LIFE dedicated its cover to the shooting on May 15, with an image of a wounded student looking skyward. Correspondents interviewed the parents of the dead, two of whom had been protesting and two of whom were passersby caught in the crossfire. Said the father of Allison Krause, who belonged to the former category, “Is this dissent a crime? Is this a reason for killing her?”

An entire spread detailed the final hours of Bill Schroeder, a student who had gone to observe the rally. Schroeder was on an ROTC scholarship, a good student who wrote poetry and hoped to pursue psychology. That night, a statement was issued on the university’s news service: “Schroeder, Wm. K., 19, sophomore, DEAD.”

The words LIFE used to describe the event didn’t equivocate—they condemned:

The upheaval in Kent seemed at its outset to be merely another of the scores of student demonstrations that have rocked U.S. campuses. But before it ended, in senseless and brutal murder at point-blank range, Kent State had become a symbol of the fearful hazards latent in dissent, and in the policies that cause it.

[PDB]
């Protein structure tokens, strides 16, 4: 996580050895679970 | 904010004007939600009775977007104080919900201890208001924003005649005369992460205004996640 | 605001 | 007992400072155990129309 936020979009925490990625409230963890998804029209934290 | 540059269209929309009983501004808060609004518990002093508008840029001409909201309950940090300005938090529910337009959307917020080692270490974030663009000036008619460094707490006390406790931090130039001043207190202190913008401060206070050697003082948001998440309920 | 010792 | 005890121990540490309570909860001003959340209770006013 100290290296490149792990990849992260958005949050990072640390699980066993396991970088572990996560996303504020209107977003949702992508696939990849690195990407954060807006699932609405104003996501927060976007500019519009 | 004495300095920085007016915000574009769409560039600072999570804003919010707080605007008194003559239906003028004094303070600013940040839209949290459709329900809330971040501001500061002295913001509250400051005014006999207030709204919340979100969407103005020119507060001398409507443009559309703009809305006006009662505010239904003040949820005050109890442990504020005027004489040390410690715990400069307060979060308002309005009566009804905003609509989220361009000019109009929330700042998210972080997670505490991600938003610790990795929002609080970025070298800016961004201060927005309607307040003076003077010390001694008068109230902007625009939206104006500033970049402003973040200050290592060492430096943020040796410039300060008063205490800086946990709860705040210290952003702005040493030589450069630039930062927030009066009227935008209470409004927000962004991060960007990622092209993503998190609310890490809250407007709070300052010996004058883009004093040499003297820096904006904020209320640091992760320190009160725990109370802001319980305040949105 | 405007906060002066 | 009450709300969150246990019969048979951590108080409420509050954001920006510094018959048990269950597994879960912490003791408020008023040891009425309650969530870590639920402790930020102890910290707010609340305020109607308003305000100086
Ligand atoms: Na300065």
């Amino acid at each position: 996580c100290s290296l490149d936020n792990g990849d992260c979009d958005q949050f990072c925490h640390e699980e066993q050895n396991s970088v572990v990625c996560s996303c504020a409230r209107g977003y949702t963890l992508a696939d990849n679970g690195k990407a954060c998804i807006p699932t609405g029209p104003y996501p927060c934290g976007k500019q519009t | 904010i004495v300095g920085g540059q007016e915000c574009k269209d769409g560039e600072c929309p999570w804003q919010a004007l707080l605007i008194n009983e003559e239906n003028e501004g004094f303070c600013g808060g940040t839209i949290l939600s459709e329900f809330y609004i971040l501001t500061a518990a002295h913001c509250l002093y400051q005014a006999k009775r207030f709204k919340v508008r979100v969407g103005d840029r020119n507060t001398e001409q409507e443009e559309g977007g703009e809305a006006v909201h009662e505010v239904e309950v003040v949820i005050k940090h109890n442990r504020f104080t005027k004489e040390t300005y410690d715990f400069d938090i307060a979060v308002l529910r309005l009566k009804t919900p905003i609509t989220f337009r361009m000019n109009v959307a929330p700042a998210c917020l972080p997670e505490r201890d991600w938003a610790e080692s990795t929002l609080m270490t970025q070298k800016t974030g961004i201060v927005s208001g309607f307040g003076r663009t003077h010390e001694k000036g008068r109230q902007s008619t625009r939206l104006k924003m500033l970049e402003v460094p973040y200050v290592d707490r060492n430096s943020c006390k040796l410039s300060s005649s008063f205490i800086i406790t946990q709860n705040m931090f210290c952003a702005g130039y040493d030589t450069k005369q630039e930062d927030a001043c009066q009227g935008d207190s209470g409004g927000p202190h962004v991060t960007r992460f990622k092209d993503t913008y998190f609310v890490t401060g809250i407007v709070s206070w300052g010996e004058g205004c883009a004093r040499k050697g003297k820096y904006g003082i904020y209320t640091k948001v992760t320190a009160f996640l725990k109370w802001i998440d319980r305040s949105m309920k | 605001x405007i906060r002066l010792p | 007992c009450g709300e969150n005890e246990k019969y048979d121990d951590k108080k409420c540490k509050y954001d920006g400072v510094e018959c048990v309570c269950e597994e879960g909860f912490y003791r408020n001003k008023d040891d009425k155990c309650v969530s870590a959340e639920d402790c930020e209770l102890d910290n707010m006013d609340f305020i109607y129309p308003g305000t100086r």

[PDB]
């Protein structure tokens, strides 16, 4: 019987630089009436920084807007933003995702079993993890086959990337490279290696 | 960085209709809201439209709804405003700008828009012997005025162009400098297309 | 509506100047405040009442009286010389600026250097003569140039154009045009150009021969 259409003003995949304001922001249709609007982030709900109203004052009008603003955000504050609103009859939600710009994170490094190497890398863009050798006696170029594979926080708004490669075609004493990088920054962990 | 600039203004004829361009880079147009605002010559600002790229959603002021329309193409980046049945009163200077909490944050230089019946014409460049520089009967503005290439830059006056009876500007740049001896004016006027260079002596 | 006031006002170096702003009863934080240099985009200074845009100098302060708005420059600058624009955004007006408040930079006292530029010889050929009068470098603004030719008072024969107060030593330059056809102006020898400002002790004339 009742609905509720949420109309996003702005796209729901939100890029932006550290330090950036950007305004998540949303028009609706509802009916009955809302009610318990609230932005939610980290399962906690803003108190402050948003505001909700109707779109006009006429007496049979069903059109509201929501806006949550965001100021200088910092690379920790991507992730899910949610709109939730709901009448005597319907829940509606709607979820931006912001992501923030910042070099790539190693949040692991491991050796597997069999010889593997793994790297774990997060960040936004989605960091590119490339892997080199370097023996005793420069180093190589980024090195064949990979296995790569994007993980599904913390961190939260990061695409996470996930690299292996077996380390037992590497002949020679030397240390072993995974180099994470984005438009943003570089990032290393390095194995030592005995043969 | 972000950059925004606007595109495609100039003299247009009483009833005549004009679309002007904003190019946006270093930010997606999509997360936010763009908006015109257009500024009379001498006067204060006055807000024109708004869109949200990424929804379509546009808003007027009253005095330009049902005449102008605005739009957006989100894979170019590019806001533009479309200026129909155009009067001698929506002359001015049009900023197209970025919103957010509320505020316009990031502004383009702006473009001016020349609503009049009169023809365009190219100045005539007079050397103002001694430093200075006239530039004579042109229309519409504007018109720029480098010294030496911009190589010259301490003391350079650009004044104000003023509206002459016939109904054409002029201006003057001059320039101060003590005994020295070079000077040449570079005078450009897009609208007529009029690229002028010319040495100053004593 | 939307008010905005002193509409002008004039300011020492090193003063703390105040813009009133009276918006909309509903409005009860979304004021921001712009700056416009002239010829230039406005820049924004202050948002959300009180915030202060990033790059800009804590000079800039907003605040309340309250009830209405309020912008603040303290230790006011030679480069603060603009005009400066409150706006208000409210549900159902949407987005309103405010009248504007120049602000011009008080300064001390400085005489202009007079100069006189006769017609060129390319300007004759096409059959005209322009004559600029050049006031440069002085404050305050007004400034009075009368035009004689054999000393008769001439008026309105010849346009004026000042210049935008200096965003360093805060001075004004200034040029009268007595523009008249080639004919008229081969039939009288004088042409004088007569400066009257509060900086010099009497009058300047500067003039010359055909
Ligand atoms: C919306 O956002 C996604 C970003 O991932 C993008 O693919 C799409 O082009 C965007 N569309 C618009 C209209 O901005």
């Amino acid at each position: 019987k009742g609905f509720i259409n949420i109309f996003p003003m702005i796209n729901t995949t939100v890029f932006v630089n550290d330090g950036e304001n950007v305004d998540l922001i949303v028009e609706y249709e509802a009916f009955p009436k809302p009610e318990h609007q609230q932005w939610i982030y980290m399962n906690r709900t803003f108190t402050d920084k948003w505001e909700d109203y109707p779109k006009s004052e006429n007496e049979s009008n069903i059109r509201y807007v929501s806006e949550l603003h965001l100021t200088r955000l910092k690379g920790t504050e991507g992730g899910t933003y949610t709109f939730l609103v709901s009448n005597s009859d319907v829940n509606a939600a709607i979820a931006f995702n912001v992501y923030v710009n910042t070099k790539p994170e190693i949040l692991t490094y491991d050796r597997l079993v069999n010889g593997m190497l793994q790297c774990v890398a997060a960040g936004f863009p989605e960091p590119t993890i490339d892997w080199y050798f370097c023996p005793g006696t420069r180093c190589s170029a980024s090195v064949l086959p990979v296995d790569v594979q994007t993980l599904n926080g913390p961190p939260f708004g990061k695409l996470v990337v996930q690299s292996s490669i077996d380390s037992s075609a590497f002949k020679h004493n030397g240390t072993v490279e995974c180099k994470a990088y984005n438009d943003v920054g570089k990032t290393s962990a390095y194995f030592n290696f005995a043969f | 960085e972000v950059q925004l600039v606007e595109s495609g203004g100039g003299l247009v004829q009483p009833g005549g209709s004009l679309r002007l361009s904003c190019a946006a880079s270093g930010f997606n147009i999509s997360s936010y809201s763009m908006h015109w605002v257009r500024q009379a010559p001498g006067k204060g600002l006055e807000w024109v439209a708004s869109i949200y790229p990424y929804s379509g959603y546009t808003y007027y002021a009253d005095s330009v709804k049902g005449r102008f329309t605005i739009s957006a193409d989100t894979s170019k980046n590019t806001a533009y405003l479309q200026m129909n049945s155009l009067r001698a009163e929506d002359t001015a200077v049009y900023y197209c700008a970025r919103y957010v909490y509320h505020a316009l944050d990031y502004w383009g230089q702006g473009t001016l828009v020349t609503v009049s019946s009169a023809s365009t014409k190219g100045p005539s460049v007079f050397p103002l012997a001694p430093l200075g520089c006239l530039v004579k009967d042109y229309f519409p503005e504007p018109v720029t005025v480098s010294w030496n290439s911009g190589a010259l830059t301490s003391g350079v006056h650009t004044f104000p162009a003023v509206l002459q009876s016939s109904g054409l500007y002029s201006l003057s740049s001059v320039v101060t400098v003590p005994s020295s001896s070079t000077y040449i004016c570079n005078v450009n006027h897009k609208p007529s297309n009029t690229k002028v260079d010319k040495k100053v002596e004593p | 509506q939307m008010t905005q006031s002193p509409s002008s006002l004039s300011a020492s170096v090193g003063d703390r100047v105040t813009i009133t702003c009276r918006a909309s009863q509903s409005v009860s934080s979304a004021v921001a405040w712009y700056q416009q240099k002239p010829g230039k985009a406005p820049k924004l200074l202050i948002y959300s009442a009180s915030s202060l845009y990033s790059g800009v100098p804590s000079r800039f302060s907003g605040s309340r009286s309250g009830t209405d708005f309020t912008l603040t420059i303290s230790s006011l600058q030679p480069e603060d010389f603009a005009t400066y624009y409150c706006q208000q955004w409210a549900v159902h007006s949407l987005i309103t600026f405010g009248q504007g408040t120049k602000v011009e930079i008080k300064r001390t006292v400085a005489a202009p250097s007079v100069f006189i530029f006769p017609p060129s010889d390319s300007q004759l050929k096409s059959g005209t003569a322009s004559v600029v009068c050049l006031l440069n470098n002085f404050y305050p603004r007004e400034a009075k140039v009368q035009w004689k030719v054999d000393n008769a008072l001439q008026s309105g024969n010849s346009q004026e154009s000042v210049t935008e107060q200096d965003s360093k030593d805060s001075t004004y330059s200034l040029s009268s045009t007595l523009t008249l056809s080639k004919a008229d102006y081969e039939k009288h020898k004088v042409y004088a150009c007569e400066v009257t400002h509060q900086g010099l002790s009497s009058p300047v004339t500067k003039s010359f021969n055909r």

Read more: Why a Kent State sweatshirt at Urban Outfitters caused an uproar

TIME Nepal

Nepal Urges Foreign Rescue Workers in Capital to Return Home

Members of the Los Angeles County Fire Department inspect the ruins of a collapsed building in Gangabu, Kathmandu on April 30, 2015.
Omar Havana—Getty Images Members of the Los Angeles County Fire Department inspect the ruins of a collapsed building in Gangabu, Kathmandu on April 30, 2015.

Since the earthquake, 4,050 rescue workers from 34 countries have flown to Nepal